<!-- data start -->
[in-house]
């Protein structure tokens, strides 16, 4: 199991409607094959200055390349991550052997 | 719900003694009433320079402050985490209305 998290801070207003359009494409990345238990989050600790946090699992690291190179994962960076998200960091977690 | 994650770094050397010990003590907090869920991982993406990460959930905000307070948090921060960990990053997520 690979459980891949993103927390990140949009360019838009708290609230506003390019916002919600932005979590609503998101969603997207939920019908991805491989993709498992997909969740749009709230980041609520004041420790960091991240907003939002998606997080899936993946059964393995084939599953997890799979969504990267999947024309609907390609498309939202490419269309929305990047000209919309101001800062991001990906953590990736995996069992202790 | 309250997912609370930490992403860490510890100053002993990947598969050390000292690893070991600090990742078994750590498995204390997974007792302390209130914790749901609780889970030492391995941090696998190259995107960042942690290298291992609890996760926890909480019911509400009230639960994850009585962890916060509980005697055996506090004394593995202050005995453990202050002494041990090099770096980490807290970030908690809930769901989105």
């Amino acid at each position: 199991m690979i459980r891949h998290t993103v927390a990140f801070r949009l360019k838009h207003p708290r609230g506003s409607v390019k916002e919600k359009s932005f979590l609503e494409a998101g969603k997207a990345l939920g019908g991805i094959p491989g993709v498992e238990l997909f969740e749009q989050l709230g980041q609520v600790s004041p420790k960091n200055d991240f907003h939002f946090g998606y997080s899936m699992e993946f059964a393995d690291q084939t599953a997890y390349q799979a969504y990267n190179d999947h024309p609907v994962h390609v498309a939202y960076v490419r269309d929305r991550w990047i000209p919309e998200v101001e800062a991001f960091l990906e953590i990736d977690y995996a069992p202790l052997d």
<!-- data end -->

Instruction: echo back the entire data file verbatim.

[in-house]
């Protein structure tokens, strides 16, 4: 199991409607094959200055390349991550052997 | 719900003694009433320079402050985490209305 998290801070207003359009494409990345238990989050600790946090699992690291190179994962960076998200960091977690 | 994650770094050397010990003590907090869920991982993406990460959930905000307070948090921060960990990053997520 690979459980891949993103927390990140949009360019838009708290609230506003390019916002919600932005979590609503998101969603997207939920019908991805491989993709498992997909969740749009709230980041609520004041420790960091991240907003939002998606997080899936993946059964393995084939599953997890799979969504990267999947024309609907390609498309939202490419269309929305990047000209919309101001800062991001990906953590990736995996069992202790 | 309250997912609370930490992403860490510890100053002993990947598969050390000292690893070991600090990742078994750590498995204390997974007792302390209130914790749901609780889970030492391995941090696998190259995107960042942690290298291992609890996760926890909480019911509400009230639960994850009585962890916060509980005697055996506090004394593995202050005995453990202050002494041990090099770096980490807290970030908690809930769901989105």
């Amino acid at each position: 199991m690979i459980r891949h998290t993103v927390a990140f801070r949009l360019k838009h207003p708290r609230g506003s409607v390019k916002e919600k359009s932005f979590l609503e494409a998101g969603k997207a990345l939920g019908g991805i094959p491989g993709v498992e238990l997909f969740e749009q989050l709230g980041q609520v600790s004041p420790k960091n200055d991240f907003h939002f946090g998606y997080s899936m699992e993946f059964a393995d690291q084939t599953a997890y390349q799979a969504y990267n190179d999947h024309p609907v994962h390609v498309a939202y960076v490419r269309d929305r991550w990047i000209p919309e998200v101001e800062a991001f960091l990906e953590i990736d977690y995996a069992p202790l052997d």